His message read: “A very loud ‘Thank you’ 39 times to Wimbledon for giving me the opportunity to compete at the championships.”
The 39 referred to the German’s age, and after a remarkable 21 years on the professional tour, 2017 marks his swansong: He retires at the end of the season.
But perhaps he should have used the number 60, for that will be the number of Grand Slams he has played by the time he reaches London, a tournament where he made the semi-finals in 2009.
By all the laws of tennis, he should have played many more than 60, but Haas’s career has been a seesawing battle against injury, surgery, personal sacrifice and more surgery.
Two broken ankles, a bulging disc in his back, an accident that almost claimed the lives of his parents, then major shoulder surgery, wrist injury, hip surgery and, a month later, elbow surgery, but the tall German with the feisty on-court persona, beautiful single-handed backhand and cheekbones to die for has continued to defy the odds.
His ranking has seesawed with his fortunes, from No2 in 2002 to 388 a year later and on past 1,000 by the following year.
By early 2005 he was back to No14, and down to 46 by the end of the year. He broke the top 10 at the start of 2007, slipped to 87 in 2009, and during 2010 veered from 17 to 371. The climb back from 896 began again in 2011 and by mid 2013, he was in with an outside chance of qualifying for the World Tour Finals. Along the way, he had picked up ATP Comeback Player of the Year twice.
At Rotterdam the following spring, he talked of giving himself a shot at the season’s finale one last time. By the end of 2014, however, he had undergone more shoulder surgery, and then just over a year ago, he also had toe surgery.
Sure enough, the outer reaches of 1,000+ beckoned again, which is precisely where he began this valedictory season.
The wins this year, not surprisingly, have been hard to come by, though his victory over friend Roger Federer in Stuttgart last week had daughter Valentina on her feet cheering. Here in Halle, however, the two-time home champion left with her weeping in his arms after a first-round—and last-time—loss.
There are likely to be more tears come Wimbledon, but many smiles too, as one of the sport’s most dedicated competitors plays his last. Perhaps Wimbledon will do him one more favour, and offer up Centre Court, where that same friend Federer denied him at one match short of the final.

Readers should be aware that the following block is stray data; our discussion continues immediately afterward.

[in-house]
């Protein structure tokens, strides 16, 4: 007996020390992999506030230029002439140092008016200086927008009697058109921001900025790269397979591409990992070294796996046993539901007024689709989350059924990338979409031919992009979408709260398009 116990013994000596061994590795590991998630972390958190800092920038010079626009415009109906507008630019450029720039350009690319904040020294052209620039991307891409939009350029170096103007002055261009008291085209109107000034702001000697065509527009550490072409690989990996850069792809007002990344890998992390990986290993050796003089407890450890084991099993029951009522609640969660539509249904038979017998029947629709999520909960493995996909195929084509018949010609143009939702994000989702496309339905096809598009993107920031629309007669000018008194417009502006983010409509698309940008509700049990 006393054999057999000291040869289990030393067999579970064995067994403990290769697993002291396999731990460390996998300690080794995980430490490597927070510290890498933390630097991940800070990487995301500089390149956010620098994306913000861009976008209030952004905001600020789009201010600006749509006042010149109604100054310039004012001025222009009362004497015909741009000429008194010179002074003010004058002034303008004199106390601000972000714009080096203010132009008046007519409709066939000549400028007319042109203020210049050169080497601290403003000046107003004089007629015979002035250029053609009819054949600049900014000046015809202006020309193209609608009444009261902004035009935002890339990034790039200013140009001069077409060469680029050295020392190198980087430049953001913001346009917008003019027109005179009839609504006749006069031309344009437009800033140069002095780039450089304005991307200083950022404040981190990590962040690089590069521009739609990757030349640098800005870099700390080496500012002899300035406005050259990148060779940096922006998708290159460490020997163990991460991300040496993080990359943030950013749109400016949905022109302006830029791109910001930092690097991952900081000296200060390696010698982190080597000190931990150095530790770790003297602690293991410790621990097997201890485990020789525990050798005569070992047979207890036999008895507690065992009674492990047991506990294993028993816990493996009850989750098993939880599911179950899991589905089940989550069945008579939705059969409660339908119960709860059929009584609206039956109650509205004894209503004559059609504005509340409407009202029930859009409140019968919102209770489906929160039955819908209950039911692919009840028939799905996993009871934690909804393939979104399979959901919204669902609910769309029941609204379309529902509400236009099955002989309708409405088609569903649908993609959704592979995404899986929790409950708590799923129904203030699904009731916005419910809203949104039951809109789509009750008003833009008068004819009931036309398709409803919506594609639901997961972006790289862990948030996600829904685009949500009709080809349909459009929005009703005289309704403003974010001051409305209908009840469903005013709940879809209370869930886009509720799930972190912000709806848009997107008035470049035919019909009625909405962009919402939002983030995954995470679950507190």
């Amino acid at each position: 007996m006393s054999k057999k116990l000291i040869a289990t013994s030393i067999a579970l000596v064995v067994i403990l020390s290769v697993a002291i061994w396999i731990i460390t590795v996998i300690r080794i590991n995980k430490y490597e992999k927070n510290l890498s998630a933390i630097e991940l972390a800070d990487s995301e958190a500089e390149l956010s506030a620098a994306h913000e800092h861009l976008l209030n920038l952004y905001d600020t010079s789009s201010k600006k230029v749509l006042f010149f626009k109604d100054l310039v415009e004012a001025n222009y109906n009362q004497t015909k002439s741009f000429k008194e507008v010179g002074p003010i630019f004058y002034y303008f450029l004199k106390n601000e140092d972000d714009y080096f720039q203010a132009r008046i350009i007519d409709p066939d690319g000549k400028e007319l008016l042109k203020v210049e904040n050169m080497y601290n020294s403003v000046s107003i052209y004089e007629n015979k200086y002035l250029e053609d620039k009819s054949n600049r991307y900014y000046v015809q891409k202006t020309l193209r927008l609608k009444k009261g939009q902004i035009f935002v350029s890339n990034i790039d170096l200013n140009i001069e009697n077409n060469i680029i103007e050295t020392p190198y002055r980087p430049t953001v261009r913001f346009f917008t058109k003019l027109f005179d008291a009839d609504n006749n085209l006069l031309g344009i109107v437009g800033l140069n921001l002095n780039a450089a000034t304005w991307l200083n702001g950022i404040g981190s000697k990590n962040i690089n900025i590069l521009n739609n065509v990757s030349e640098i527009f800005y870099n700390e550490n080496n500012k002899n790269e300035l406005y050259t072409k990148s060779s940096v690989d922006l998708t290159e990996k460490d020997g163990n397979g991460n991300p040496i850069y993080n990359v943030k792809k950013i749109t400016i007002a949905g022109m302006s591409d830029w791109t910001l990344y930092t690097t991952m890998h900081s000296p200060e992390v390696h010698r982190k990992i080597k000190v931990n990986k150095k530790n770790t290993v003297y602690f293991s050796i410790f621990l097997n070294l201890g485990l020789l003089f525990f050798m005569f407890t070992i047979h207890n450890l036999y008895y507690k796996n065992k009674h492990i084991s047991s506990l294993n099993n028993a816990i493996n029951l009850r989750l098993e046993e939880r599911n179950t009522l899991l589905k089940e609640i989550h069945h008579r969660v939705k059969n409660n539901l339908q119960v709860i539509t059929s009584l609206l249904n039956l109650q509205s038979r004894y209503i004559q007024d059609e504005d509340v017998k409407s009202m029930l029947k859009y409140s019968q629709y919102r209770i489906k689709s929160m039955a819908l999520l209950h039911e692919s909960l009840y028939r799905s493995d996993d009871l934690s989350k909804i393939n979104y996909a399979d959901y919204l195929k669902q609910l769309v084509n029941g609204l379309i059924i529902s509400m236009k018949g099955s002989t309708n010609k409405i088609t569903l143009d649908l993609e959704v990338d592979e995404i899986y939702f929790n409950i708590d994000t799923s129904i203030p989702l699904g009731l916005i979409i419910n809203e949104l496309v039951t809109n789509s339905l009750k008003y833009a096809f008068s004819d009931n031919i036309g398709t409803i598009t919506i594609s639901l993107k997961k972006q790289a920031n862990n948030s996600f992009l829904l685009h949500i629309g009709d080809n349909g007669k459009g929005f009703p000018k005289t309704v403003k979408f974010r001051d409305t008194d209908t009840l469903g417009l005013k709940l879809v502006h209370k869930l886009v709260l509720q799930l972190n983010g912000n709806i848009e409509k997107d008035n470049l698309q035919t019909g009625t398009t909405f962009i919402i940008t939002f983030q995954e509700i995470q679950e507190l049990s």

The All England Club guidelines state that Wild Cards are “usually offered on the basis of past performance at Wimbledon or to increase British interest.”
Haas, aside from the sentimental gesture, fulfils the former. So does the exciting 18-year-old Canadian, Denis Shapovalov, winner of the junior Wimbledon title last year who has, incidentally, beaten Briton Kyle Edmund in the first round of the Aegon Championships at Queen’s this week.
The bulk of the remainder fulfil the latter, with seven awards in the singles main draws, including the long-time injured Laura Robson, who has been working her way back to form via ITF tournaments this year. She beat fellow Brit Wild Card Katie Boulter in Kurume just last month.
Heather Watson also made a good run at the Surbiton ITF a fortnight ago, but it did not garner enough points to earn direct entry to Wimbledon.
In the qualifying tournament, Marcus Willis, who made such an impression at Wimbledon last year, has been given direct entry after playing pre-qualifying in 2016. The Briton won six matches just to make the main draw, where, ranked 772, he beat No54 Ricardas Berankis to set a dream match against Roger Federer. He lost, but both he and Federer had a ball.
This year, Willis has also been awarded a wild card direct to the doubles main draw.
Tommy Haas, Denis Shapovalov, Brydan Klein, Cameron Norrie, James Ward + three
Zarina Diyas, Naomi Broady, Heather Watson, Laura Robson, Katie Boulter + three
Jay Clarke/Marcus Willis, Brydan Klein/Joe Salisbury, Ken Skupski/Neal Skupski + four
Katie Boulter/Katie Swan, Naomi Broady/Heather Watson, Harriet Dart/Katy Dunne, Jocelyn Rae/ Laura Robson + three
Liam Broady, Jay Clarke, Edward Corrie, Lloyd Glasspool, Marcus Willis + four
Freya Christie, Harriet Dart, Katy Dunne, Anastasia Potapova, Katie Swan, Gabriella Taylor + two
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BIOGRAPHY: Ethan Hazard
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